Japan, South Korea hold export talks, seek dispute solution

Japan’s director general for Trade Control Department Yoichi Iida shakes hands with South Korea’s director general for International Trade Policy Lee Ho-hyeon at the start of their senior-level talks in Tokyo on Monday, December 16, 2019. (Kyodo via Reuters)
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Updated 16 December 2019

Japan, South Korea hold export talks, seek dispute solution

  • Japan in July tightened trade controls on South Korea materials used in high-tech products
  • Tokyo also downgraded Seoul a month later from a list of preferential trade partners

TOKYO: Senior officials from Japan and South Korea were holding talks Monday on high-tech exports for the first time since Tokyo tightened controls on South Korean semiconductor parts earlier this year.
The director-general level meeting was taking place in Tokyo between Yoichi Iida of Japan’s Trade Control Department and his South Korean counterpart, Lee Ho-hyeon. The two officials shook hands at the beginning of the talks, though they made no opening remarks to the media.
A meeting of this level had not been held in more than three years.
Japan in July tightened trade controls on South Korea materials used in smartphones, television screens and other high-tech products, citing national security concerns. Japan also downgraded South Korea a month later from a list of preferential trade partners.
South Korea has demanded Japan reverse the measures, saying Tokyo has weaponized export controls in retaliation for South Korean court rulings demanding Japanese companies pay compensation to former Korean laborers over their treatment during Japan’s 1910-1945 colonial rule of the Korean Peninsula. Tokyo has pressed Seoul to stick with a 1965 agreement in resolving their dispute over wartime Korean laborers, criticizing the court decisions a violation to international law.
Japan’s trade curbs against South Korea have led to subsequent retaliatory measures that spilled into the area of national security, with Seoul threatening to abandon a key military intelligence sharing pact with Tokyo.
The pact was saved just hours before its expiration in November, following Washington’s repeated pressure and with Tokyo agreeing to resume export control talks requested by Seoul.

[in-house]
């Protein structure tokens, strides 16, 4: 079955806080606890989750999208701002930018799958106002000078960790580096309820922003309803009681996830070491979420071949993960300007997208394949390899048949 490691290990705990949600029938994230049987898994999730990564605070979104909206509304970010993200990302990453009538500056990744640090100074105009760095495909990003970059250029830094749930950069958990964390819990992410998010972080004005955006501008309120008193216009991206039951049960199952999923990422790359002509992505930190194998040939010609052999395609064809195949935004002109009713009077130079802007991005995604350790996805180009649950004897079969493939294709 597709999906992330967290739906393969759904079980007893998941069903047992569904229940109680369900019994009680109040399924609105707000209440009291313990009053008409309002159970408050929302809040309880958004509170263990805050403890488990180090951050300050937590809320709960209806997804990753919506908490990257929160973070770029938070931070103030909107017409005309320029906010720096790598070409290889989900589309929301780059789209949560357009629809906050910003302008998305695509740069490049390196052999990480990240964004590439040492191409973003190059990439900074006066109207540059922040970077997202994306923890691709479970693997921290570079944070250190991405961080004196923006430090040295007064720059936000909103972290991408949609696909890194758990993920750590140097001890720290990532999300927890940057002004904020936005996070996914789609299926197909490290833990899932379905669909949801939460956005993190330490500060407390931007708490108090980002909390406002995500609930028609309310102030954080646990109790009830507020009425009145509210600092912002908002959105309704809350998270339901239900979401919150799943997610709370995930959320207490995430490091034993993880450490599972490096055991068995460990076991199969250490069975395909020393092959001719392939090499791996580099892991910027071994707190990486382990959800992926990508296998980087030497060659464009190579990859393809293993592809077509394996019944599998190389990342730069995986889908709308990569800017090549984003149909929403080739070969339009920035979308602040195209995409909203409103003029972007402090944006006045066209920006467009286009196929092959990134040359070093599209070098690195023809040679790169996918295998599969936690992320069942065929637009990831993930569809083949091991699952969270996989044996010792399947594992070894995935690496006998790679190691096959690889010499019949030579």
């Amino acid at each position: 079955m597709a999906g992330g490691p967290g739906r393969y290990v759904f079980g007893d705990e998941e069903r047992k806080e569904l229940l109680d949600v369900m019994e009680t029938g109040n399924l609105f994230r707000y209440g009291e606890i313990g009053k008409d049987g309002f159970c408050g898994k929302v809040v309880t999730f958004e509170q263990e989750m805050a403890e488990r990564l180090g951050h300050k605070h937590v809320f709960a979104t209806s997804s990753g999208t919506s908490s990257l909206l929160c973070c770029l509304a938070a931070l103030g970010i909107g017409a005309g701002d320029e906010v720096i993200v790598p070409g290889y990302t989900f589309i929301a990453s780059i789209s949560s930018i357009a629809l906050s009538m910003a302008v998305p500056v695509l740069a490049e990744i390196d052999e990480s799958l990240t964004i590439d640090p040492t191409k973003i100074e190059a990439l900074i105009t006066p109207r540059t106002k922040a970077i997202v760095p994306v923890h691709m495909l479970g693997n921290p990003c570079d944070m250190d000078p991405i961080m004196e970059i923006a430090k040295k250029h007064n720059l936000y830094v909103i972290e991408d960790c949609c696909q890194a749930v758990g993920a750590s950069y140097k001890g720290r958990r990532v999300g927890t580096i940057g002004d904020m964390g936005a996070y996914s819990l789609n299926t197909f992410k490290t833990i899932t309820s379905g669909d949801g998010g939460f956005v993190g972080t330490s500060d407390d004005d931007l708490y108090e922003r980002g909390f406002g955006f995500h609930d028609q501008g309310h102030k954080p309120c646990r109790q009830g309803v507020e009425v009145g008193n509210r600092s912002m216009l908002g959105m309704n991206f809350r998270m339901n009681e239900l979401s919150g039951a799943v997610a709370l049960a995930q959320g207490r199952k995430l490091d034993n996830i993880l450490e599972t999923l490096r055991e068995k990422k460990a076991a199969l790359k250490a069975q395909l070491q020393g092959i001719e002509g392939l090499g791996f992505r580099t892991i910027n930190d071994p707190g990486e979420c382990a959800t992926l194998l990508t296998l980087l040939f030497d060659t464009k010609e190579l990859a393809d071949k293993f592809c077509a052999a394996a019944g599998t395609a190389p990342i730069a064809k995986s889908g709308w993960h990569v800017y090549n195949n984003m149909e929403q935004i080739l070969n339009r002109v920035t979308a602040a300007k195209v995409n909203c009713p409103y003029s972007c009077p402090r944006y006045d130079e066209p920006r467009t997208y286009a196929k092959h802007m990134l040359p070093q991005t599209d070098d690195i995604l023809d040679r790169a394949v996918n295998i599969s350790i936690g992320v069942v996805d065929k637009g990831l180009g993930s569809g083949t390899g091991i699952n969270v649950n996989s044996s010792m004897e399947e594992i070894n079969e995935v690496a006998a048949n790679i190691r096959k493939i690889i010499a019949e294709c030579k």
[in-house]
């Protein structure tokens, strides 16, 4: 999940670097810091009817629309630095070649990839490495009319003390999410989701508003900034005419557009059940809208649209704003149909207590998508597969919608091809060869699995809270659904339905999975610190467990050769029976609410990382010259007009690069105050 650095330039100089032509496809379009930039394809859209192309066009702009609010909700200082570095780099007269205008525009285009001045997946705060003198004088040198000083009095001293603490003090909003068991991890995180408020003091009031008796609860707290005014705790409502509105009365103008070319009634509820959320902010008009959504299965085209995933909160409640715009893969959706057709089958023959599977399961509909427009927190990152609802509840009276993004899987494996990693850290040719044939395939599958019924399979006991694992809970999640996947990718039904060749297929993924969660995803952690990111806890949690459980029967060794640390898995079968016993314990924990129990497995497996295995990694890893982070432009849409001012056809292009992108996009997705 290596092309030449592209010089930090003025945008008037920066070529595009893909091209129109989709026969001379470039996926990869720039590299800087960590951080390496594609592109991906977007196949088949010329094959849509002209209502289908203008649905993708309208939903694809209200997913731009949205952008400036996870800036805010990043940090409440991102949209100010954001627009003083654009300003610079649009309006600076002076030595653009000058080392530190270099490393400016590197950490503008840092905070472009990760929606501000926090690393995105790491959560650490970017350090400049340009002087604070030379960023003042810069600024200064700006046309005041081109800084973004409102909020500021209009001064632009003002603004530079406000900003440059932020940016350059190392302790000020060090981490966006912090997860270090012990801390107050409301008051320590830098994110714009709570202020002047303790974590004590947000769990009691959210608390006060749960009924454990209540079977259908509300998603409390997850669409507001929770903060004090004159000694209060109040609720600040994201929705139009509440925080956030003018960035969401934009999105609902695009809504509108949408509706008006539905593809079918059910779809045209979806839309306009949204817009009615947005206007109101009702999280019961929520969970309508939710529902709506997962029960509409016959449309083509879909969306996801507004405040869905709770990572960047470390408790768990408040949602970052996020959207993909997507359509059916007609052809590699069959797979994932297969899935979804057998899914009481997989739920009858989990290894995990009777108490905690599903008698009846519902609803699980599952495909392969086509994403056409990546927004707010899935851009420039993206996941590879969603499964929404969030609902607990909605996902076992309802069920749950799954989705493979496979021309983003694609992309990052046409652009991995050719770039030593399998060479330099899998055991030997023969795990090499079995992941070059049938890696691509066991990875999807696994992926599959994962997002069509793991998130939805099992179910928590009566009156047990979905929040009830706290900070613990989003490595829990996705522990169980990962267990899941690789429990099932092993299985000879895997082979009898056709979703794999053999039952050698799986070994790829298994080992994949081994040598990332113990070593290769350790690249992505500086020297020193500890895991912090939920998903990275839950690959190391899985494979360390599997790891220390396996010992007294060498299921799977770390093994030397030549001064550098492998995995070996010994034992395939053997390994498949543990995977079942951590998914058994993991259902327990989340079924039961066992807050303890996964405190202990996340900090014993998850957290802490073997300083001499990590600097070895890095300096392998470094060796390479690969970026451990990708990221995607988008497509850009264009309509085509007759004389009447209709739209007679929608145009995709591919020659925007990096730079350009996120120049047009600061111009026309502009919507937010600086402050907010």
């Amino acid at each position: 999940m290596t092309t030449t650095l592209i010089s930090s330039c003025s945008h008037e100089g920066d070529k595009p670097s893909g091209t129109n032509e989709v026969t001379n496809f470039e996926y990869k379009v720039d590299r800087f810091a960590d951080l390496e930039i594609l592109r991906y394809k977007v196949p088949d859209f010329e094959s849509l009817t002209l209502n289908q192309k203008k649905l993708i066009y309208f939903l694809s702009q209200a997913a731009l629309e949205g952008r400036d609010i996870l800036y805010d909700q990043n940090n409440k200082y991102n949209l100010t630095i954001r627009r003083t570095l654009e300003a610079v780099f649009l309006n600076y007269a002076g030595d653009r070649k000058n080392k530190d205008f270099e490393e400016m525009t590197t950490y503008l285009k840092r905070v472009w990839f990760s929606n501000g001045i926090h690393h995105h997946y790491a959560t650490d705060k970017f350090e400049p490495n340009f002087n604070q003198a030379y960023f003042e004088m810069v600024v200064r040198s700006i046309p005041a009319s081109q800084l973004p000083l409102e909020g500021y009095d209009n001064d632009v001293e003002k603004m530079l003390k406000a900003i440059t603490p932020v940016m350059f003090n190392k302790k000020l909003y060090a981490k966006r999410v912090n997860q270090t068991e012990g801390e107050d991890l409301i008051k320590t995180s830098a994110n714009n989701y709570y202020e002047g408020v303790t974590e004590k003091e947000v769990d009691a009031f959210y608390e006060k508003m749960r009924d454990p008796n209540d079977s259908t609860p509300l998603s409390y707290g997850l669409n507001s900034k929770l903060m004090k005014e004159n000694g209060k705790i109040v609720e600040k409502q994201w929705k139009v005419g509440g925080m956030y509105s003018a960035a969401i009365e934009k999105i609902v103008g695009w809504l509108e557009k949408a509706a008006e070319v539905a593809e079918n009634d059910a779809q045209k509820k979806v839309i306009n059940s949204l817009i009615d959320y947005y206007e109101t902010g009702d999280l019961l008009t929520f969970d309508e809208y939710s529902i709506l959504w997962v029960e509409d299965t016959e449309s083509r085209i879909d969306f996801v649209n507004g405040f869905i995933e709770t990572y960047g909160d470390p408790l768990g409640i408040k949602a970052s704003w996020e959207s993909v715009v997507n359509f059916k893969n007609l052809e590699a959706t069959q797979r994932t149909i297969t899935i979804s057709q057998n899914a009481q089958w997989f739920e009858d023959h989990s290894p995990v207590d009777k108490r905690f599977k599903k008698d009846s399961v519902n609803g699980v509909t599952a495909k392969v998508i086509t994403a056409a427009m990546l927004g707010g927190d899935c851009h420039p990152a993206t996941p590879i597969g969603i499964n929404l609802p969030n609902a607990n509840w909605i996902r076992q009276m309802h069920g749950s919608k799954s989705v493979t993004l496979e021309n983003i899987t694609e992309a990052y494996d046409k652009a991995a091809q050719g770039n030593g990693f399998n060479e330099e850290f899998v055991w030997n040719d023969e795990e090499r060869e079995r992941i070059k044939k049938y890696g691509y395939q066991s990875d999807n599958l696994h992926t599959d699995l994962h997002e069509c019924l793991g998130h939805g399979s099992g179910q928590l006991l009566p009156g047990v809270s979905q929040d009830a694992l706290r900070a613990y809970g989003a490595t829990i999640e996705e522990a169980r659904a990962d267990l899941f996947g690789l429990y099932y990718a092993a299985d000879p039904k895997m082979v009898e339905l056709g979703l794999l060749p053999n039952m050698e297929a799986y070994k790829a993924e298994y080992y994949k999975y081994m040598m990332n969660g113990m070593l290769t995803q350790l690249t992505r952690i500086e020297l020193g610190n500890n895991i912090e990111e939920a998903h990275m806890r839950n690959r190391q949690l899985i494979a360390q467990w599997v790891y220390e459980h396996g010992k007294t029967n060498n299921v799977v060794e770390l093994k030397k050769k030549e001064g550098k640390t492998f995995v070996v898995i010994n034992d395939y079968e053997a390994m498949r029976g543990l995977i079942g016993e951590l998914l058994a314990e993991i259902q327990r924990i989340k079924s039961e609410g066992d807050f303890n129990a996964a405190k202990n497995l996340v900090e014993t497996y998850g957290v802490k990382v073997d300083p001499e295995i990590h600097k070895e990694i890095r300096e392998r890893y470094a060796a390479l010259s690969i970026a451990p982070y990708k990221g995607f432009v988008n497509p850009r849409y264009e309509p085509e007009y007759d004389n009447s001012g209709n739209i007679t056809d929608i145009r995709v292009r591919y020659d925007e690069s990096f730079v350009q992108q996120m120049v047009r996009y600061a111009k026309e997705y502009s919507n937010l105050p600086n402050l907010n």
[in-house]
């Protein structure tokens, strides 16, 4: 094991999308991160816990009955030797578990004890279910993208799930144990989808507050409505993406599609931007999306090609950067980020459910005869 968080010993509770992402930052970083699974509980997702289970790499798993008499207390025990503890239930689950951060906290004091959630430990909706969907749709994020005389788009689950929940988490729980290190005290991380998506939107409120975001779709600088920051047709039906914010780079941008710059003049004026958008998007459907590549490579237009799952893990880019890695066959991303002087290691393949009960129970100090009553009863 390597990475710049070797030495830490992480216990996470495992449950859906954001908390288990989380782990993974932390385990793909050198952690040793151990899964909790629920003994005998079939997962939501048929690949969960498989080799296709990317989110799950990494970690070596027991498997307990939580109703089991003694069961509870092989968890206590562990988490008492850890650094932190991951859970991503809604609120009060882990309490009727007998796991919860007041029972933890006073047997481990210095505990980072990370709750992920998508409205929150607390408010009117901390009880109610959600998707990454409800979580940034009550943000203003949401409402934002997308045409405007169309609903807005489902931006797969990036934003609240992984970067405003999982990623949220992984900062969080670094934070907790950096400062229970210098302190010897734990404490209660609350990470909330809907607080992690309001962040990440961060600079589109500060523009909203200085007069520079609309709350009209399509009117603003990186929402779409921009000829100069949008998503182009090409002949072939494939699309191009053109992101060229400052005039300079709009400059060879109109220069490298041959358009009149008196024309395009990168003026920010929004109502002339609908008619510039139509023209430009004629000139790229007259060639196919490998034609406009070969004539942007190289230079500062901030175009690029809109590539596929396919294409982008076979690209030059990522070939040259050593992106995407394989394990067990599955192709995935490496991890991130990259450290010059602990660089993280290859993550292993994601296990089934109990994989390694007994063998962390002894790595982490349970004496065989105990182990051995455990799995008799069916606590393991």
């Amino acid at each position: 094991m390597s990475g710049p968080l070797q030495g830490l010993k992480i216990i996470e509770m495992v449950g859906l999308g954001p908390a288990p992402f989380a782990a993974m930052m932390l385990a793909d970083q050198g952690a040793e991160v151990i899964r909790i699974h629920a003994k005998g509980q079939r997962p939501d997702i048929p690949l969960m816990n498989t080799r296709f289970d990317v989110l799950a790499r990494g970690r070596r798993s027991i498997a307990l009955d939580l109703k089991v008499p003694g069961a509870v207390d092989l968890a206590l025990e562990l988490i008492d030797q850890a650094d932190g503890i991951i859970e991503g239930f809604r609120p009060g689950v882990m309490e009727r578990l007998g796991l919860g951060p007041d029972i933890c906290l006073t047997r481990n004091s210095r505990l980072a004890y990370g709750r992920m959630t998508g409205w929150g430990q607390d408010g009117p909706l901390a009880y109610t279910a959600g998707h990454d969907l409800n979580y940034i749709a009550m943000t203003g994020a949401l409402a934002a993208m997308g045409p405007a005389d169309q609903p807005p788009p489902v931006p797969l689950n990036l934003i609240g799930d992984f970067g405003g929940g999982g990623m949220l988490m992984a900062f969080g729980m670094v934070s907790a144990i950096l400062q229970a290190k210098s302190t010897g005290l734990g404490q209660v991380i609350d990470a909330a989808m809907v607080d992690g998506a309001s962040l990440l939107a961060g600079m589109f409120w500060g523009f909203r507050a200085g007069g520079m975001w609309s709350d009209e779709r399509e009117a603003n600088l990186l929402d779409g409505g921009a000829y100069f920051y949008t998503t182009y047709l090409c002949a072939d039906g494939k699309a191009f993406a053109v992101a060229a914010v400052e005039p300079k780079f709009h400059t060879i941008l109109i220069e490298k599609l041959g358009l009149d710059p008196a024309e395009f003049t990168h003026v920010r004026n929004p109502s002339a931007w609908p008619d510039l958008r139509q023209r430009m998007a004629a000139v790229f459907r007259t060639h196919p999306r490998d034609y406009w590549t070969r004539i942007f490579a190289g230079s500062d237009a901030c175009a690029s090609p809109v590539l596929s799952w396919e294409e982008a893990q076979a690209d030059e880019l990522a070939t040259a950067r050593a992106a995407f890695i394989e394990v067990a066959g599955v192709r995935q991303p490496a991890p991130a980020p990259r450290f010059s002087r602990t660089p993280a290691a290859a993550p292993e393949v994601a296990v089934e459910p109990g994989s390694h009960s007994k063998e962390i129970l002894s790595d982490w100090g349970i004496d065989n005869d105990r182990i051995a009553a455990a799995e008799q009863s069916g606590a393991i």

Monday’s talks come a week ahead of a planned summit between the two countries and China.
Japanese and South Korean foreign ministers, Toshimitsu Motegi and Kan Geun-wha, both attending the Asia-Europe Meeting in Madrid, Spain, talked briefly and welcomed their trade officials’ meeting in Tokyo, Japanese officials said. The two sides also agreed to cooperate closely on threats from North Korea and to achieve next week’s summit.
Chief Cabinet Secretary Yoshihide Suga said that Japan’s export control measures are part of the country’s international responsibility and that “they are not something that we decide by negotiating with a trade partner.”
“Our policy has been consistent and there is no change to our position,” Suga said, referring to Japan’s position on the wartime compensation issue. “We urge South Korea to act wisely.”
South Korean national assembly speaker Moon Hee-san is seeking to set up a compensation fund for the Korean wartime laborers with an option that allows Japanese companies to chip in donations as a compromise.


At Davos, innovative products point to a sustainable future

Updated 24 January 2020

At Davos, innovative products point to a sustainable future

  • A single tree that to bear 40 different types of apple

DAVOS: The World Economic Forum is not all about the fourth industrial revolution or the rise of AI.

You can also find all manner of strange and intriguing products on display from biodegradable plastic made from algae to wallpaper made from recycled corn husks.

One stand titled “How do you design a tree?” is part of a conservation effort where a single tree is designed to bear 40 different types of apple.

Another stand displays colored seaweed on a rack, showing how clothes can be dyed in a sustainable, non-chemically corrosive manner.

Propped along a large wall is Fernando Laposse’s wallpaper made of variations of purple corn husks that are reinforced with recycled cardboard and cork to create wallpaper and furniture. The husks come from corn that needs very little water and can be grown in the desert, which makes it all the more sustainable.

“This initiative helps the local economy as it brings in jobs and a resurgence of crafts and food traditions while also ensuring sustainability,” Laposse said.

Another display shows a machine that extracts pellets from a mixture of algae and starch and is used to create a thread that is the base of 3D printing. These sustainable, biodegradable plastics made from algae are being experimented with in different regions.

With the rise of deep fakes — a branch of synthetic media in which a person in an existing image or video is replaced with someone else’s likeness — another stand delivers a warning on the looming dangers of unregulated software.

The Davos forum prides itself on its sustainability, and key topics have included climate, mobility, energy and the circular economy. Everything is recyclable, and participants must download an application in order to keep up with the program and any changes — a move to cut down on paper waste.